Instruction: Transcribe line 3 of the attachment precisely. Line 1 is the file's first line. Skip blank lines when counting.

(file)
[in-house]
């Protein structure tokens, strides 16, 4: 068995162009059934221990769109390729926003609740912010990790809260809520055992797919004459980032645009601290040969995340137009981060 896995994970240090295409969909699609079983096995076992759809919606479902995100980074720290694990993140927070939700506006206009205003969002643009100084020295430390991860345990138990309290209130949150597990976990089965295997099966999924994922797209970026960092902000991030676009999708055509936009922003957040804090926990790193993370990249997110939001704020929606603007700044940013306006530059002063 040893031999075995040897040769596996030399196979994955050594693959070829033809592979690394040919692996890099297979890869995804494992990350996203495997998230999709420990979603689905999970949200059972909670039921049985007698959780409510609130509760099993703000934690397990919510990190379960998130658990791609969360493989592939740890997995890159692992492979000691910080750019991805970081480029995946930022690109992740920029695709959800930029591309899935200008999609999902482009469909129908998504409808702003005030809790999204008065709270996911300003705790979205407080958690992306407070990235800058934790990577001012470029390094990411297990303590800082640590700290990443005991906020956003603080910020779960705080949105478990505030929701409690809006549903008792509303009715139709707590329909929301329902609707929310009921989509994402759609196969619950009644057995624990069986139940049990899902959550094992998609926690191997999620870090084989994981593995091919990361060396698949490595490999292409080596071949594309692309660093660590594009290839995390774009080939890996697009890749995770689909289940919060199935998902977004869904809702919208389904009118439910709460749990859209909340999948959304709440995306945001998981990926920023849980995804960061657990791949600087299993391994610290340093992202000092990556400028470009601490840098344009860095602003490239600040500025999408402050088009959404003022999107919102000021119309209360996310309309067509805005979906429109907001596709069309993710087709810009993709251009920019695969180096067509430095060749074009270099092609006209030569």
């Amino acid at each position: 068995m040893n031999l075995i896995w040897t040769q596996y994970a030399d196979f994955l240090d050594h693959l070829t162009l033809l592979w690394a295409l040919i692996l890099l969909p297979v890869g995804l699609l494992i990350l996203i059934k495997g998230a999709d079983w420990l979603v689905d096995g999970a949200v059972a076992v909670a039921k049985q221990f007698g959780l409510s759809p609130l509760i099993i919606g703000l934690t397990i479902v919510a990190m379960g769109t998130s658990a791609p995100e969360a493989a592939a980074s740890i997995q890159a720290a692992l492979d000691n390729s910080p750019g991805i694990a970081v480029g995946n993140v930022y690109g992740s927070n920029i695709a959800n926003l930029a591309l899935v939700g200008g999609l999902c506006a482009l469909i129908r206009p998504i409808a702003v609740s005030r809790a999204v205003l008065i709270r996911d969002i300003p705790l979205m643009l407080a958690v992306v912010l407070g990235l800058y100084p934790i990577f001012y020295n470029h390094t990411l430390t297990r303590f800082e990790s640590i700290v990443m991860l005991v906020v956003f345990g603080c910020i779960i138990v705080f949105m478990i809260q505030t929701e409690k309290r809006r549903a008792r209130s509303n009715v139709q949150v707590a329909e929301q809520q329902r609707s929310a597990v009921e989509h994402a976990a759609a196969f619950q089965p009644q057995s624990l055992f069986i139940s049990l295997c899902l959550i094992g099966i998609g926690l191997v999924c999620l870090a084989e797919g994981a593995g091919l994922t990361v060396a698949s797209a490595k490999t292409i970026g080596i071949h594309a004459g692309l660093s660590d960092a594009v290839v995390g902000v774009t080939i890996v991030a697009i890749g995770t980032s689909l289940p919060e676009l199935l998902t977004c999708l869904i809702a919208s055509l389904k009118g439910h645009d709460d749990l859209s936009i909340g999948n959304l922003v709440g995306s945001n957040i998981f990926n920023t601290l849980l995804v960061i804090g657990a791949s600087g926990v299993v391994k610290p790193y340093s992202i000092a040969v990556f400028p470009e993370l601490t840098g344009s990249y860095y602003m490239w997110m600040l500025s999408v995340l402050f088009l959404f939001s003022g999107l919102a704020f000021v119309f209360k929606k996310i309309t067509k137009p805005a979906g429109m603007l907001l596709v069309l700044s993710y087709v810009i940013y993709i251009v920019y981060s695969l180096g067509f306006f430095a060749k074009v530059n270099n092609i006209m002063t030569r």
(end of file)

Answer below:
């Amino acid at each position: 068995m040893n031999l075995i896995w040897t040769q596996y994970a030399d196979f994955l240090d050594h693959l070829t162009l033809l592979w690394a295409l040919i692996l890099l969909p297979v890869g995804l699609l494992i990350l996203i059934k495997g998230a999709d079983w420990l979603v689905d096995g999970a949200v059972a076992v909670a039921k049985q221990f007698g959780l409510s759809p609130l509760i099993i919606g703000l934690t397990i479902v919510a990190m379960g769109t998130s658990a791609p995100e969360a493989a592939a980074s740890i997995q890159a720290a692992l492979d000691n390729s910080p750019g991805i694990a970081v480029g995946n993140v930022y690109g992740s927070n920029i695709a959800n926003l930029a591309l899935v939700g200008g999609l999902c506006a482009l469909i129908r206009p998504i409808a702003v609740s005030r809790a999204v205003l008065i709270r996911d969002i300003p705790l979205m643009l407080a958690v992306v912010l407070g990235l800058y100084p934790i990577f001012y020295n470029h390094t990411l430390t297990r303590f800082e990790s640590i700290v990443m991860l005991v906020v956003f345990g603080c910020i779960i138990v705080f949105m478990i809260q505030t929701e409690k309290r809006r549903a008792r209130s509303n009715v139709q949150v707590a329909e929301q809520q329902r609707s929310a597990v009921e989509h994402a976990a759609a196969f619950q089965p009644q057995s624990l055992f069986i139940s049990l295997c899902l959550i094992g099966i998609g926690l191997v999924c999620l870090a084989e797919g994981a593995g091919l994922t990361v060396a698949s797209a490595k490999t292409i970026g080596i071949h594309a004459g692309l660093s660590d960092a594009v290839v995390g902000v774009t080939i890996v991030a697009i890749g995770t980032s689909l289940p919060e676009l199935l998902t977004c999708l869904i809702a919208s055509l389904k009118g439910h645009d709460d749990l859209s936009i909340g999948n959304l922003v709440g995306s945001n957040i998981f990926n920023t601290l849980l995804v960061i804090g657990a791949s600087g926990v299993v391994k610290p790193y340093s992202i000092a040969v990556f400028p470009e993370l601490t840098g344009s990249y860095y602003m490239w997110m600040l500025s999408v995340l402050f088009l959404f939001s003022g999107l919102a704020f000021v119309f209360k929606k996310i309309t067509k137009p805005a979906g429109m603007l907001l596709v069309l700044s993710y087709v810009i940013y993709i251009v920019y981060s695969l180096g067509f306006f430095a060749k074009v530059n270099n092609i006209m002063t030569r």